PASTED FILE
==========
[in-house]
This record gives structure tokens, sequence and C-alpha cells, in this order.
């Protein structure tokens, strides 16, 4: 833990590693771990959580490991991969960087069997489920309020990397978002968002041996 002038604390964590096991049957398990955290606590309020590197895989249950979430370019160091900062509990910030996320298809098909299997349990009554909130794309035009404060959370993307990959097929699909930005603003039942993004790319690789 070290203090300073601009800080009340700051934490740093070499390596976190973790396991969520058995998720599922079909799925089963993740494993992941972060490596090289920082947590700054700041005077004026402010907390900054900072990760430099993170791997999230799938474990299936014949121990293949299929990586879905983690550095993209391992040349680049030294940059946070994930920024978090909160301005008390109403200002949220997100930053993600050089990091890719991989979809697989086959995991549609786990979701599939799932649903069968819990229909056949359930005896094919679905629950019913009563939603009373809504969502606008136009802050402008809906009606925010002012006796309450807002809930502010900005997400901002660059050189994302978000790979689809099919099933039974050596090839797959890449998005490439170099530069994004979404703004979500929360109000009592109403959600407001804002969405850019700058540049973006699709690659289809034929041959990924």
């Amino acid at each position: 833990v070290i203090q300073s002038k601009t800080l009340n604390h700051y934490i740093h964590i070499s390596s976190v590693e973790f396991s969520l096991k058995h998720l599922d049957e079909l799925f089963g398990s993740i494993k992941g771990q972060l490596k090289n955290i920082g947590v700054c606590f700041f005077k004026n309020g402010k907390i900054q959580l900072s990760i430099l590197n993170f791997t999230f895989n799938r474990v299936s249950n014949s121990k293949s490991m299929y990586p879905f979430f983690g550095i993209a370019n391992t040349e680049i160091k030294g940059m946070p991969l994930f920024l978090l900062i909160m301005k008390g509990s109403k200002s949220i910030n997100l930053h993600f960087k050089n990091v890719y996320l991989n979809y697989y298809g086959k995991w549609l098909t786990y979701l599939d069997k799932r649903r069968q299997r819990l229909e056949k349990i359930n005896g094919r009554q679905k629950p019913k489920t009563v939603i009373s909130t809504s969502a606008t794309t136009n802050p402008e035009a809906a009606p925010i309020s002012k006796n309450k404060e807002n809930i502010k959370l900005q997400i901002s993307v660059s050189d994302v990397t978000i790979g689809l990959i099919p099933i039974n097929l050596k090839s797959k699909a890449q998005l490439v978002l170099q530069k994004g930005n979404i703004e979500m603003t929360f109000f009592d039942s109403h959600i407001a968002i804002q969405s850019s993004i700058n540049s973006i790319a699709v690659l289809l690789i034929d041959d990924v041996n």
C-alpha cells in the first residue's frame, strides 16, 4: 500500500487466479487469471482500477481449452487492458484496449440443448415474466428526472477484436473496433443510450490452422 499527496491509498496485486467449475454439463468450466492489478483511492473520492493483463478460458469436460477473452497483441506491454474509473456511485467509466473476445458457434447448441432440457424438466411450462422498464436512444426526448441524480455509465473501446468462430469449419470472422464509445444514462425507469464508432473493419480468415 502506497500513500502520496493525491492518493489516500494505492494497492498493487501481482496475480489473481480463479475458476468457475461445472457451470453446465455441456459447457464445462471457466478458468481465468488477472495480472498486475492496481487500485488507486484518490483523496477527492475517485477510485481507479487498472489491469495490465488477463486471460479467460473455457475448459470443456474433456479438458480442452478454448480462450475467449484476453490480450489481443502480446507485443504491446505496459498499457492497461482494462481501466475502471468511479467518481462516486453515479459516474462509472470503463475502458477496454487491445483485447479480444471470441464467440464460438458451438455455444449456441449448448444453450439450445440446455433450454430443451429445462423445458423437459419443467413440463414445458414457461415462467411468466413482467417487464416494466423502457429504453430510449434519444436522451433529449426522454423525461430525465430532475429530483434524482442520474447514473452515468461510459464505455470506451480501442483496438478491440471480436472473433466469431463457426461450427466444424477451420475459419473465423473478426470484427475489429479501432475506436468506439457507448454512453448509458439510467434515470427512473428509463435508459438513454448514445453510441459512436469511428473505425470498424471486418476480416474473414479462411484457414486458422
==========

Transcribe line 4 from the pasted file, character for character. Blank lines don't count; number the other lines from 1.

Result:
């Amino acid at each position: 833990v070290i203090q300073s002038k601009t800080l009340n604390h700051y934490i740093h964590i070499s390596s976190v590693e973790f396991s969520l096991k058995h998720l599922d049957e079909l799925f089963g398990s993740i494993k992941g771990q972060l490596k090289n955290i920082g947590v700054c606590f700041f005077k004026n309020g402010k907390i900054q959580l900072s990760i430099l590197n993170f791997t999230f895989n799938r474990v299936s249950n014949s121990k293949s490991m299929y990586p879905f979430f983690g550095i993209a370019n391992t040349e680049i160091k030294g940059m946070p991969l994930f920024l978090l900062i909160m301005k008390g509990s109403k200002s949220i910030n997100l930053h993600f960087k050089n990091v890719y996320l991989n979809y697989y298809g086959k995991w549609l098909t786990y979701l599939d069997k799932r649903r069968q299997r819990l229909e056949k349990i359930n005896g094919r009554q679905k629950p019913k489920t009563v939603i009373s909130t809504s969502a606008t794309t136009n802050p402008e035009a809906a009606p925010i309020s002012k006796n309450k404060e807002n809930i502010k959370l900005q997400i901002s993307v660059s050189d994302v990397t978000i790979g689809l990959i099919p099933i039974n097929l050596k090839s797959k699909a890449q998005l490439v978002l170099q530069k994004g930005n979404i703004e979500m603003t929360f109000f009592d039942s109403h959600i407001a968002i804002q969405s850019s993004i700058n540049s973006i790319a699709v690659l289809l690789i034929d041959d990924v041996n």